Wilson v. United States of America

Filing 80

ORDER denying 79 Motion to reopen 28 U.S.C. sec. 2255 proceedings as to Freddie Wilson. Signed by Judge Susan C Bucklew on 8/1/2017. (GAG)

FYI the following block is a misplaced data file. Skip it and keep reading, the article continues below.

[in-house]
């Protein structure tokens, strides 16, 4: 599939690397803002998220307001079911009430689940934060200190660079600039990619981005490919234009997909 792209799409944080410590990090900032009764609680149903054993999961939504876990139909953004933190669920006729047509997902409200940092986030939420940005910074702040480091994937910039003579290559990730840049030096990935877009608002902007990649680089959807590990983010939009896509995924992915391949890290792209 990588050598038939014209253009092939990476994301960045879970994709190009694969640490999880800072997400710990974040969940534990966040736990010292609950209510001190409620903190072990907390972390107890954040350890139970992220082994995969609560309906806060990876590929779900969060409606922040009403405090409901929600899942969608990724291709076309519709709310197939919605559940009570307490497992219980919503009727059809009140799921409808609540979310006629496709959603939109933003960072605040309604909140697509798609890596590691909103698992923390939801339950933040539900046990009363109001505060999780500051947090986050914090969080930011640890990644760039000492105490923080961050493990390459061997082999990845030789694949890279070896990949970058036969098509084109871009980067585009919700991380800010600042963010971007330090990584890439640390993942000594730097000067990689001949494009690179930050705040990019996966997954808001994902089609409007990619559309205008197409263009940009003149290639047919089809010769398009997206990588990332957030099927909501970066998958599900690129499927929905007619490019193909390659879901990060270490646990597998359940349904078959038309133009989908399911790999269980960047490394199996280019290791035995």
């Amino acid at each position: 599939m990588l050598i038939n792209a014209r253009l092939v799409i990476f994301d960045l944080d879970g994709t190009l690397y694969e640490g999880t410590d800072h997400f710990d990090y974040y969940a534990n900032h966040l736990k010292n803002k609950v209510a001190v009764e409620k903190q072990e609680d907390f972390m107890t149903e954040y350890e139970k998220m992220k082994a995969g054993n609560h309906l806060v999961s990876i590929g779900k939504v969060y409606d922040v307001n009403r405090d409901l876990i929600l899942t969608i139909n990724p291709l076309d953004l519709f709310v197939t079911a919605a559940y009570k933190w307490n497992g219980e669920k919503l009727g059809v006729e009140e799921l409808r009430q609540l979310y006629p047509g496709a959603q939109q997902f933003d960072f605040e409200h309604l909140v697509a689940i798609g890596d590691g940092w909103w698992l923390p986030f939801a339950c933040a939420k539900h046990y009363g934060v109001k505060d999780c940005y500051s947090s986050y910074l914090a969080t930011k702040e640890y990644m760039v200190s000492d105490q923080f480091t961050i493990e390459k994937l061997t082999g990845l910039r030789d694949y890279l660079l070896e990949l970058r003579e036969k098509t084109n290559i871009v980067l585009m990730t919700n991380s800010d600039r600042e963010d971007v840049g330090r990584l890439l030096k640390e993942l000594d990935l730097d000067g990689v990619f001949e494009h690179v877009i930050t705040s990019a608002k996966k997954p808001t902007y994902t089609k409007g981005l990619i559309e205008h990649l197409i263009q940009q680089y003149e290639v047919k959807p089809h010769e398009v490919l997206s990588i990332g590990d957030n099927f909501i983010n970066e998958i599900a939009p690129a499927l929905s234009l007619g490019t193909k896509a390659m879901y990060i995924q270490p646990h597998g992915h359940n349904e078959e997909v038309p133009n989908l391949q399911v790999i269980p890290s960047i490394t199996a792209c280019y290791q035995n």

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UNITED STATES DISTRICT COURT MIDDLE DISTRICT OF FLORIDA TAMPA DIVISION FREDDIE WILSON v. Case No: 8:15-cv-2801 T-24 TGW UNITED STATES OF AMERICA _________________________________/ ORDER This cause comes before the Court on pro se Petitioner Freddie Wilson’s petition to reopen his 28 U.S.C. § 2255 proceedings pursuant to Federal Rule of Civil Procedure 60(b)(6). (Civ. Doc. 79). Petitioner asserts extraordinary circumstances exist which should provide him relief from the final judgment against him in his § 2255 proceedings. Upon consideration, Petitioner’s motion is DENIED. Petitioner was convicted by a jury of six counts of theft of government property, five counts of aggravated identity theft, one count of conducting an unlawful monetary transaction, and one count of obstruction and sentenced to 102 months’ imprisonment. (Crim. Doc. 84). Petitioner’s conviction and sentence were affirmed on appeal. (Crim. Doc. 130). Petitioner’s amended motion under 28 U.S.C. § 2255 to vacate, set aside, or correct his sentence was filed on December 16, 2015. (Civ. Doc. 5). In his § 2255 motion, Petitioner argued that (1) his Sixth Amendment right to a jury trial was violated because a jury did not decide his guilt on uncharged counts, (2) the Court incorrectly calculated his loss at sentencing, incorrectly applied the Sentencing Guidelines, and incorrectly reached the amount of restitution he is ordered to pay; (3) he received ineffective assistance of counsel; and (4) his Eighth Amendment rights were violated because he is innocent of the crimes charged in this case. (Civ. Doc. 5). On July 11, 2016, this Court denied Petitioner’s § 2255 motion, finding that each of Petitioner’s claims were either previously decided against him 1 by the Eleventh Circuit, had been procedurally defaulted, lacked merit, or were not a cognizable ground for relief in a § 2255 motion. (Civ. Doc. 52). Judgment was entered in favor of the Government on July 12, 2016. (Civ. Doc. 52.) Petitioner now moves for relief from that judgment. (Civ. Doc. 79). To the extent that the Court can understand Petitioner’s argument, it appears he takes issue with the 14 point offense level increase 1 for the amount of loss the Court applied at sentencing under United States Sentencing Guideline § 2B1.1(b)(1)(H). But Petitioner has previously raised— and the Court has rejected—this argument. This argument has likewise been rejected by the Eleventh Circuit in Petitioner’s appeal. A Rule 60(b)(6) motion is not a vehicle for rearguing claims already raised in Petitioner’s § 2255 motion or in other pleadings. Thus, Petitioner has failed to articulate any reason for entitlement to relief under Rule 60(b). See Howell v. Sec’y, Fla. Dep’t of Corr., 730 F.3d 1257, 1260 (11th Cir. 2013) (“Under Rule 60(b), the prisoner must prove extraordinary circumstances justifying the reopening of a final judgment.” (citation and internal quotations omitted)). Accordingly, it is ORDERED AND ADJUDGED that Petitioner’s petition to reopen his 28 U.S.C. 2255 proceedings pursuant to Federal Rule of Civil Procedure 60(b)(6) (Doc. 79) is DENIED. 1 While Petitioner references a 12 level increase in his motion, it appears he is referring to the 14 level increase imposed by the Court. 2 CERTIFICATE OF APPEALABILITY AND LEAVE TO APPEAL IN FORMA PAUPERIS DENIED IT IS FURTHER ORDERED that Petitioner is not entitled to a certificate of appealability. A prisoner seeking a motion to vacate has no absolute entitlement to appeal a district court’s final order in a proceeding under section 2255. 28 U.S.C. § 2253(c)(1). Rather, a district court must first issue a Certificate of Appealability (“COA”). Id. “A [COA] may issue . . . only if the applicant has made a substantial showing of the denial of a constitutional right.” Id. at § 2253(c)(2). To make such a showing, Petitioner “must demonstrate that reasonable jurists would find the district court’s assessment of the constitutional claims debatable or wrong,” Tennard v. Dretke, 542 U.S. 274, 282 (2004) (quoting Slack v. McDaniel, 529 U.S. 473, 484 (2000)), or that “the issues presented were ‘adequate to deserve encouragement to proceed further.’” Miller-El v. Cockrell, 537 U.S. 322, 335–36 (2003) (quoting Barefoot v. Estelle, 463 U.S. 880, 893 n.4 (1983)). Petitioner has not made the requisite showing in these circumstances. Finally, because Petitioner is not entitled to a certificate of appealability, he is not entitled to appeal in forma pauperis. DONE AND ORDERED at Tampa, Florida, this 1st day of August, 2017. Copies to: Counsel of Record Pro Se Petitioner 3

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